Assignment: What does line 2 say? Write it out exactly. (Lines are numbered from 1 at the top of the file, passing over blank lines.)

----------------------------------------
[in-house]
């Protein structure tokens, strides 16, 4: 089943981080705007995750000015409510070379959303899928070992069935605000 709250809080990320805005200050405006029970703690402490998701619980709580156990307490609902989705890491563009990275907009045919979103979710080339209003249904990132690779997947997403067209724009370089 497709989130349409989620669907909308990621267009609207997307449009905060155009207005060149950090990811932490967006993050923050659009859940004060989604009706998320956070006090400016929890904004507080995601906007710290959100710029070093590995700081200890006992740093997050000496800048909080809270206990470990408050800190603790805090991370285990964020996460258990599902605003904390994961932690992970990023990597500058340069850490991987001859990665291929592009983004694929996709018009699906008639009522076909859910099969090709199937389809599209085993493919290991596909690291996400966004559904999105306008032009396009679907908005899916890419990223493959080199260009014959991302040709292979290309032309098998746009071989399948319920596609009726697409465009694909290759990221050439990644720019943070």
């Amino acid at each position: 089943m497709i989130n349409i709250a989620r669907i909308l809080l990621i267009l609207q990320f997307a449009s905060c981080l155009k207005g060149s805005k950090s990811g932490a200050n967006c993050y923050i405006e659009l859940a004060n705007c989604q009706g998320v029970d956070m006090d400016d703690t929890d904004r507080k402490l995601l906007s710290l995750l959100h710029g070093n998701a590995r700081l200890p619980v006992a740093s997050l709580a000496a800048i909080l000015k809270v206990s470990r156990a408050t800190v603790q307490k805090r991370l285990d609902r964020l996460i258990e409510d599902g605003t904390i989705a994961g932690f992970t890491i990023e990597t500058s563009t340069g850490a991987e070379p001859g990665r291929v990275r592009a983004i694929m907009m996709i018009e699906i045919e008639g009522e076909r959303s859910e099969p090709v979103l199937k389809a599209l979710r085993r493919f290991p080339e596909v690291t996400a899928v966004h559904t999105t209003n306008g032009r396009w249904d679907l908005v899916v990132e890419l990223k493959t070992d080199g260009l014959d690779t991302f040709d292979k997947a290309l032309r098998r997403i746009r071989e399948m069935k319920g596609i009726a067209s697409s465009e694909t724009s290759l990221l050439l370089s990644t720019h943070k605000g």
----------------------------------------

């Protein structure tokens, strides 16, 4: 089943981080705007995750000015409510070379959303899928070992069935605000 709250809080990320805005200050405006029970703690402490998701619980709580156990307490609902989705890491563009990275907009045919979103979710080339209003249904990132690779997947997403067209724009370089 497709989130349409989620669907909308990621267009609207997307449009905060155009207005060149950090990811932490967006993050923050659009859940004060989604009706998320956070006090400016929890904004507080995601906007710290959100710029070093590995700081200890006992740093997050000496800048909080809270206990470990408050800190603790805090991370285990964020996460258990599902605003904390994961932690992970990023990597500058340069850490991987001859990665291929592009983004694929996709018009699906008639009522076909859910099969090709199937389809599209085993493919290991596909690291996400966004559904999105306008032009396009679907908005899916890419990223493959080199260009014959991302040709292979290309032309098998746009071989399948319920596609009726697409465009694909290759990221050439990644720019943070």